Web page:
MALAYSIA (eTN) – “Malaysia Truly Asia” is the tried and tested advertising slogan, which has considerably helped brand Malaysia and implant its unique identity to the world. The country is truly Asian and is made up of a potpourri of ethnic races, cultures, and religions. It is precisely this ethic mix, or cultural cappuccino, that brings out the best in Malaysia. From its food to its traditions the country is one of the most diverse and yet tolerant nations in Asia, if not the world. It is home to three main races – Malay, Indian, and Chinese – all practicing their respective religions alongside a multitude of many Christian churches, which prevail throughout the country.
Kuala Lumpur is home to the iconic Petronas Towers and is a vibrant commercial capital home to both government and commerce. Less known and almost 2,000 kilometers to the east, lies the world’s third largest island, Borneo, home to two of Malaysia’s largest states, Sabah and Sarawak. The island is also home to the countries of Brunei and Indonesia.
A focus on Sabah is rich in diversity of landscapes and people, as well as plant and animal life. Its landscapes range from long white sandy beaches to magnificent rainforests and Malaysia’s largest freshwater floodplain, home to Borneo’s unique proboscis monkey and the orangutan. Dominating the scenery is Southeast Asia’s largest mountain, Mount Kinabalu, towering at an impressive 4,095 meters. It is the focal point of Kinabalu Park, Malaysia’s first World Heritage Site (UNESCO, November 2000). Sabah is also the perfect place for adventure sports and offers world scuba diving sites – Palau Sipadan and Layang-Layang. Hiking, white water rafting, and a range of sea sports, as well as horse riding and golfing, are readily available.
Biodiversity and Conservation
The tropical rainforests are the world’s most diverse forests, and Borneo is home to one of the greatest collections of plant diversity on Earth. Sabah’s forests house more than 3,000 tree species. No other rainforests in the world show such abundance and diversity of a single family of big trees. Borneo has a very rich and diverse palm flora with about 280 recorded species representing more than 10% of the world’s total.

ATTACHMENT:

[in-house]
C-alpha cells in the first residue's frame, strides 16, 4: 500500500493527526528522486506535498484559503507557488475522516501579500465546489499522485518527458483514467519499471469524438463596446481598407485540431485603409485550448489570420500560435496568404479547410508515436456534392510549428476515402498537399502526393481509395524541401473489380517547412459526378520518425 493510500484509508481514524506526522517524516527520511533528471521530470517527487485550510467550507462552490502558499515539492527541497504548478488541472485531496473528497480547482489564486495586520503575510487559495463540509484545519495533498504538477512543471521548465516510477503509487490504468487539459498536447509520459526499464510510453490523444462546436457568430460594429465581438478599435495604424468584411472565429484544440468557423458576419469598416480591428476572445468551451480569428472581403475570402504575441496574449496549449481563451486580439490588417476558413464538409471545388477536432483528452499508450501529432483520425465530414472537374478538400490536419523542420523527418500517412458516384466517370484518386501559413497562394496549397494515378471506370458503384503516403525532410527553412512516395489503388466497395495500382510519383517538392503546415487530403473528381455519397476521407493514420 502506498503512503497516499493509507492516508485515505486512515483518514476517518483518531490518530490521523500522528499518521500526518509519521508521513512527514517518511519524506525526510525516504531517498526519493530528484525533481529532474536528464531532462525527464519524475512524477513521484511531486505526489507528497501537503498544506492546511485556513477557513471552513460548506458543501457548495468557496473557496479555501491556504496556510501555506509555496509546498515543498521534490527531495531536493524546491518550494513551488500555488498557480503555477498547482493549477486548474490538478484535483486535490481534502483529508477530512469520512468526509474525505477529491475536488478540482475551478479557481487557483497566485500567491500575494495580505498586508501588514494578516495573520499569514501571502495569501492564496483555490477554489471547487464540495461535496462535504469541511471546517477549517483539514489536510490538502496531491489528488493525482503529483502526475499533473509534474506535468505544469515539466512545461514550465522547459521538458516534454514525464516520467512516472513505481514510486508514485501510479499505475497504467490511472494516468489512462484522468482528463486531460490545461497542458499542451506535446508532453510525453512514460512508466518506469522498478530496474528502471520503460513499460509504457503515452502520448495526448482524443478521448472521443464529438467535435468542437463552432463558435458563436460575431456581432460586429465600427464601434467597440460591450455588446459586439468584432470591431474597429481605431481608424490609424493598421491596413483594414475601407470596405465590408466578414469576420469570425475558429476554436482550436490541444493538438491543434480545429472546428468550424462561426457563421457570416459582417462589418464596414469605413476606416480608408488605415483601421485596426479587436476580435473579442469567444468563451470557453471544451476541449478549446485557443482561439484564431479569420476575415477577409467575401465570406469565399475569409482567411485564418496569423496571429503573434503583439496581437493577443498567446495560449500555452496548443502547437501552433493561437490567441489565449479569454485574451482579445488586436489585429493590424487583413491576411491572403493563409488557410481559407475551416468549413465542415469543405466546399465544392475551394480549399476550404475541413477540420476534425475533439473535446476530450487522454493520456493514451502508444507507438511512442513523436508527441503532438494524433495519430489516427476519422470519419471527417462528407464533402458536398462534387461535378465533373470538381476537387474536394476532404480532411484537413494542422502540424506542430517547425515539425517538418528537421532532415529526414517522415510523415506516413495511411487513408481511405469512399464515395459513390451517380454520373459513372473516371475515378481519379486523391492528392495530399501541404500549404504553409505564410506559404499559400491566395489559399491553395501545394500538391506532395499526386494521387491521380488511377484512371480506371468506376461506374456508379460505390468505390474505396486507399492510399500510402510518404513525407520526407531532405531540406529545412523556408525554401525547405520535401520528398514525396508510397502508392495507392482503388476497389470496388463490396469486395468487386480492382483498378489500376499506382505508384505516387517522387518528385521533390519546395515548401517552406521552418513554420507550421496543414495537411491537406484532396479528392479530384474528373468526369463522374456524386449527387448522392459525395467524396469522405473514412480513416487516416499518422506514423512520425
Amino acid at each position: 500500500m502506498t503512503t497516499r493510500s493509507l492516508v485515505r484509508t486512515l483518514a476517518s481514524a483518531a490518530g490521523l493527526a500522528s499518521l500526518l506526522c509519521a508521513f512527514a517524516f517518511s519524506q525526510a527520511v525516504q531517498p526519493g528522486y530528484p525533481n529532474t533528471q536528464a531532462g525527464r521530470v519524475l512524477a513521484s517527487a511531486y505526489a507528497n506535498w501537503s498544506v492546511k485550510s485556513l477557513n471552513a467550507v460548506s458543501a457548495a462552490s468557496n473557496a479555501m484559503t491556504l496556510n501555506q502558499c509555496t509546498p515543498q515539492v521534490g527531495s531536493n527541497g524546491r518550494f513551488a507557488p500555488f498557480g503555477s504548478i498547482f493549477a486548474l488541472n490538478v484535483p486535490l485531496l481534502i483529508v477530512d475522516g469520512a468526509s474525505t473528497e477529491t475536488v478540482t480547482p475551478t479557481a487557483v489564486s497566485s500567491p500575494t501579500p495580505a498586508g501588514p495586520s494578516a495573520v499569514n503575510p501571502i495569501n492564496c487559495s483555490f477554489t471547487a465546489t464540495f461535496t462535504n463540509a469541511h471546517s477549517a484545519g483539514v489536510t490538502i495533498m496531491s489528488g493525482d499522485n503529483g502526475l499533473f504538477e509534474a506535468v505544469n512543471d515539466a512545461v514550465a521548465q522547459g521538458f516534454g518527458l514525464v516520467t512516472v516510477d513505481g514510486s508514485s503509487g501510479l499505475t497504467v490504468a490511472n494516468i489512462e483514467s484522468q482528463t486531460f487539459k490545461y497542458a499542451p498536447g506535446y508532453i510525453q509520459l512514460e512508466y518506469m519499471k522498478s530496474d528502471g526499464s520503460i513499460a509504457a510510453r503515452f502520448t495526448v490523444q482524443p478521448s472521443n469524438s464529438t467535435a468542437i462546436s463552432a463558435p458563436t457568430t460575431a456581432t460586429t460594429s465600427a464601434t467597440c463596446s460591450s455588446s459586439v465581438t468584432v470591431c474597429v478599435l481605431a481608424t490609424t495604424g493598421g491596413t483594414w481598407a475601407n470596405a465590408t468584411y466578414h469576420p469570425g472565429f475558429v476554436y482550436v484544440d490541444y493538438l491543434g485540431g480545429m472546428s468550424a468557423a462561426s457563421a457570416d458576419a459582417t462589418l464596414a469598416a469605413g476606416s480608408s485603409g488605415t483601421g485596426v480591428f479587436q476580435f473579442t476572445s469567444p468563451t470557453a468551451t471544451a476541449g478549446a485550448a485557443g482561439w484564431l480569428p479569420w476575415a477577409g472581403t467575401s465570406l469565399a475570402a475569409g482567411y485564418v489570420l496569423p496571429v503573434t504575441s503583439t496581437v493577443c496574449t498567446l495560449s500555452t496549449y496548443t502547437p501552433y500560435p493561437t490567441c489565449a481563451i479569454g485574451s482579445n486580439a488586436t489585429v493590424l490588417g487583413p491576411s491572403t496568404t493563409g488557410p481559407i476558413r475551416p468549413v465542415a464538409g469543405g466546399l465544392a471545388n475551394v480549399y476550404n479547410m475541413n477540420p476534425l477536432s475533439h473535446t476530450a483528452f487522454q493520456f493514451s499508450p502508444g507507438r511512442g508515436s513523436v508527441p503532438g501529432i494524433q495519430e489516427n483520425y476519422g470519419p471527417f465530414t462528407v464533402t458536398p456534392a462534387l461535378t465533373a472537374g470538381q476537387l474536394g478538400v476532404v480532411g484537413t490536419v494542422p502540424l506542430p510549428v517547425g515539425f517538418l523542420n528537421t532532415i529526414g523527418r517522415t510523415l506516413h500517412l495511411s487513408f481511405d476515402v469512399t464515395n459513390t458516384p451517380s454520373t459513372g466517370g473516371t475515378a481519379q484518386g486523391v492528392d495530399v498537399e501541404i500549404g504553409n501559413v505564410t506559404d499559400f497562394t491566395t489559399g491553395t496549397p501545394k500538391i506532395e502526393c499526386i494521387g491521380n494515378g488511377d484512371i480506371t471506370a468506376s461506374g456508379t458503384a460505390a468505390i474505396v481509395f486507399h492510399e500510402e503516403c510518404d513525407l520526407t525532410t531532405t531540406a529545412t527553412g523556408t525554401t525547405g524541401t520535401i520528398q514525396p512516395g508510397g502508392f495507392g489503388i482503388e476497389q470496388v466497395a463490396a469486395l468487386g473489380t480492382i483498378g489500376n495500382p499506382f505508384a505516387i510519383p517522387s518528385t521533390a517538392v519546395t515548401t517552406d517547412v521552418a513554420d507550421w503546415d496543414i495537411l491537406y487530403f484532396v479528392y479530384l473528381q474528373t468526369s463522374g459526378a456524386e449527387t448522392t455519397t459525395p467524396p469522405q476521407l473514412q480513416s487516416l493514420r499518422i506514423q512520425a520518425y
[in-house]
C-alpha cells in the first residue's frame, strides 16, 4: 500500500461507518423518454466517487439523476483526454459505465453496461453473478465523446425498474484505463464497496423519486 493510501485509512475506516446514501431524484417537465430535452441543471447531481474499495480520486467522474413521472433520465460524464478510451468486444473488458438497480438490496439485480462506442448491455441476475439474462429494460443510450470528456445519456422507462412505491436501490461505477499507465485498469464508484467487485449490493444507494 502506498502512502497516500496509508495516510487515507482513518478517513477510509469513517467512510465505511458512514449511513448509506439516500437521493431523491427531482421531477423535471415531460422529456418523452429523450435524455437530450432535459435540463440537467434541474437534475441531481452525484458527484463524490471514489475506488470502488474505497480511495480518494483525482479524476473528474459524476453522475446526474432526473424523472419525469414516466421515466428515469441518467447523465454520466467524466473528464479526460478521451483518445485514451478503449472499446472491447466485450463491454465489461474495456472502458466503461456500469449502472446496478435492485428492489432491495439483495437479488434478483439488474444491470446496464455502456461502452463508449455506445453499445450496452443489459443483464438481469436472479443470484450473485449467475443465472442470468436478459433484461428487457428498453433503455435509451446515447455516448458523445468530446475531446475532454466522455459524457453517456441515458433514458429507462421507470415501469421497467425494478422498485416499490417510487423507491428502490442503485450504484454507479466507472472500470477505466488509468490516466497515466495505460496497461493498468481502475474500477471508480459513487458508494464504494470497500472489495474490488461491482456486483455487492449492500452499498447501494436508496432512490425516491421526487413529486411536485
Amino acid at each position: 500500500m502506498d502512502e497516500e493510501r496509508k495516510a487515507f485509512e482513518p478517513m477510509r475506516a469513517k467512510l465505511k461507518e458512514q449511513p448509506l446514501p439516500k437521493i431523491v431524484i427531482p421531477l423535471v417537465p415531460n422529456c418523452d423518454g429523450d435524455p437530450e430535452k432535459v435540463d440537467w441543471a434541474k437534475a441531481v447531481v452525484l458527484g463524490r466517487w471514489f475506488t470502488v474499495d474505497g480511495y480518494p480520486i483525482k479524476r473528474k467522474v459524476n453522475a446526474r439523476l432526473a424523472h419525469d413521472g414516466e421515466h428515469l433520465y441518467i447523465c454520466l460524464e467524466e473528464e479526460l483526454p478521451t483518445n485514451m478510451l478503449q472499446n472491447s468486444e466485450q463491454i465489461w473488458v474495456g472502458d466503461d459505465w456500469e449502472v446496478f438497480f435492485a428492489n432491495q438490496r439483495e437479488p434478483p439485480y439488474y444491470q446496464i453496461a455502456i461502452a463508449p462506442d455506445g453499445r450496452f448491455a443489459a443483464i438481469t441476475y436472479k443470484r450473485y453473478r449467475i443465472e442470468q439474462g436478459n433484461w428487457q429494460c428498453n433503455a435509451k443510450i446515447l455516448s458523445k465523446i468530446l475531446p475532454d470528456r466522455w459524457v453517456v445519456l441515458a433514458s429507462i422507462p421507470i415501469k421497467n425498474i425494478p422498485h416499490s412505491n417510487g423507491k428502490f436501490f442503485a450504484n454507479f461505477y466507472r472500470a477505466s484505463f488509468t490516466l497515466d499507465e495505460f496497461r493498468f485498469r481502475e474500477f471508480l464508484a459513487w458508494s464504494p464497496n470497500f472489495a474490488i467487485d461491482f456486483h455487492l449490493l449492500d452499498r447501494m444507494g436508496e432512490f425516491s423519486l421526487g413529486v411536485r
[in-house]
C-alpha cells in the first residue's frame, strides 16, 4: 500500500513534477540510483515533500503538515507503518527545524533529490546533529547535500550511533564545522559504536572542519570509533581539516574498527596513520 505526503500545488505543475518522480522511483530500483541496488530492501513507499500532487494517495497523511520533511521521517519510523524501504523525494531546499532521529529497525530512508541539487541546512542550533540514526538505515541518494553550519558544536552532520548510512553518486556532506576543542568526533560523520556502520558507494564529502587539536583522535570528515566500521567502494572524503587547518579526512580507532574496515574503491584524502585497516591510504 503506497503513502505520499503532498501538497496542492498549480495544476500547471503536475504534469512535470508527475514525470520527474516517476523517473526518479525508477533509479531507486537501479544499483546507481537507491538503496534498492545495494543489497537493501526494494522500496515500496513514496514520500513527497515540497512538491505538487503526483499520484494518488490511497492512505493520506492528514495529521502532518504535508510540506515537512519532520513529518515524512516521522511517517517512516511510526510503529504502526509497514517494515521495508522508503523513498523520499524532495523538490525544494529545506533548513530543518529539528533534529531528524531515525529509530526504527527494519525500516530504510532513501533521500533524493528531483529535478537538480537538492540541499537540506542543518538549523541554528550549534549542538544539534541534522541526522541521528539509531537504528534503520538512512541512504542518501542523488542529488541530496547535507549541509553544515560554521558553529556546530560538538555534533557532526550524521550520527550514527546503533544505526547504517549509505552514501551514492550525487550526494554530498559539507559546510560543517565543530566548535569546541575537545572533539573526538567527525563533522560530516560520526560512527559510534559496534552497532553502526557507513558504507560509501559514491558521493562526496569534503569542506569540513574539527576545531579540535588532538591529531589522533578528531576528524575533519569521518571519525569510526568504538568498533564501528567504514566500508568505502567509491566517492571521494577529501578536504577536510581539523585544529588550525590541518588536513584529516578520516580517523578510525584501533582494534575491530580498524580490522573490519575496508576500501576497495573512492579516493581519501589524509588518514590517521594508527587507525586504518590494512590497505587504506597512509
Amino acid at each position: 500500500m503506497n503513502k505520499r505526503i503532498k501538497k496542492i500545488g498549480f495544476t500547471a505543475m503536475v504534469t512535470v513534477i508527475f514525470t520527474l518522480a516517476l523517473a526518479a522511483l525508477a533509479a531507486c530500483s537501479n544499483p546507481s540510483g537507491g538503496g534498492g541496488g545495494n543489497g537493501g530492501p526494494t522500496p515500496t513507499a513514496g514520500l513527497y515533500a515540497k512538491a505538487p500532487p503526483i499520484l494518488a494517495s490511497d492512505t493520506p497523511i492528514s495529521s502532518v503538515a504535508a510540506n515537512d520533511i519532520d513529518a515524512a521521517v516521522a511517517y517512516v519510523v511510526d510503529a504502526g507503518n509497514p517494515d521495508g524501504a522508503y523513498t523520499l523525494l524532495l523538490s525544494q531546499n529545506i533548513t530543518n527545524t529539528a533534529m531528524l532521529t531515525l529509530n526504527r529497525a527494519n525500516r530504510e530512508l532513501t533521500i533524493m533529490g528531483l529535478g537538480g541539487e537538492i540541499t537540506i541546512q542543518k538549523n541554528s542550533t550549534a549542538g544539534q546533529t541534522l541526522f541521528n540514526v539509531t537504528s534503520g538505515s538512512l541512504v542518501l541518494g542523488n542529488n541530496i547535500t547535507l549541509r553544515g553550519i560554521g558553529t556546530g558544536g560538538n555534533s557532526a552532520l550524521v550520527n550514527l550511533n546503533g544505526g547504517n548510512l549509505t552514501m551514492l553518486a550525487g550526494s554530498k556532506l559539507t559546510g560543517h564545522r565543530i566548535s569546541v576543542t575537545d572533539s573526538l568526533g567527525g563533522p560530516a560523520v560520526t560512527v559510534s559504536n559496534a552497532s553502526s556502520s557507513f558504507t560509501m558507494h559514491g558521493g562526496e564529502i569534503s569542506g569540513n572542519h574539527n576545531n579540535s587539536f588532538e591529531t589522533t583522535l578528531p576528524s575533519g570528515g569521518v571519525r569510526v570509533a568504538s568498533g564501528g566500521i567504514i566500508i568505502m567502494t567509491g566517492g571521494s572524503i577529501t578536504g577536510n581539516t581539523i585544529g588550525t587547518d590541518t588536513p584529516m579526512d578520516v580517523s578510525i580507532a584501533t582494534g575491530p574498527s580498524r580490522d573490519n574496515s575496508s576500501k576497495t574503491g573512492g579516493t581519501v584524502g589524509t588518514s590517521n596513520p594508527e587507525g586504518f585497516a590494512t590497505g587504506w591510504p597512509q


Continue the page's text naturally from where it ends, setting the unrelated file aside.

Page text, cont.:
No less impressive are available estimates for Borneo’s fauna. The rich bird fauna has an amazing diversity of around 622 species, of which 434 are known to have been breeding. The Bornean snake fauna includes at least 154 species. Insects are by far the most numerous, and at least 5,000 beetle species alone have been recorded in Gunung National Park. Other groups of mammal species to be sighted are Sumatran rhinoceros, proboscis monkey, red banded leafmonkey, silvered leaf monkey, as well as the group consisting of dolphins and porpoises.
Shangri- La Hotels Commitment to the Environment
One of the best and most luxurious hotels in Sabah is Shangri-La’s Rasa Ria located 45 minutes north of the capital city of Kota Kinabalu. The hotel offers five-star service in a natural environment adjacent to the rainforest. It is particularly pertinent to this article as Shangri-La Hotels and Resorts have, over time, shown a dedicated and committed spirit to protecting the environment and Rasa Ria is a star that shines in this field.
The hotel has its own nature reserve offering a first-hand glimpse into the Borneo jungle and is the cornerstone of commitment and contribution towards responsible and sustainable environmental tourism. Encompassing 64 acres within the resort, the Nature Reserve is a conservation effort between the Sabah State Wildlife Department and Shangri-La Hotels and Resorts.
The Nature Reserve
The Nature Reserve is aimed primarily at nature conservation and orangutan rehabilitation, with research, study, and education activities carried out as well. The Rehabilitation Program for orangutans is the only one of its kind on the west coast of Sabah (Sepilok Rehabilitation Center in Sandakan on the east coast is the main orangutan rehabilitation center in Malaysia).
The topography of the reserve is ideal, with steep slopes on the lower part of the hill gradually becoming gentler on reaching the ridge. The highest point stands at 90 meters above sea level. The hill is mostly covered by secondary forest growth and outcrops are visible at the ridge.
Among the activities available within the reserve are the nature walks, nocturnal animal watch, bird watching, mini canopy walk, and “In Search of Orangutans.”
Twice daily, a ranger escorts small groups through the reserve to view the orangutans in the wild, lured to close proximity through a natural feeding program.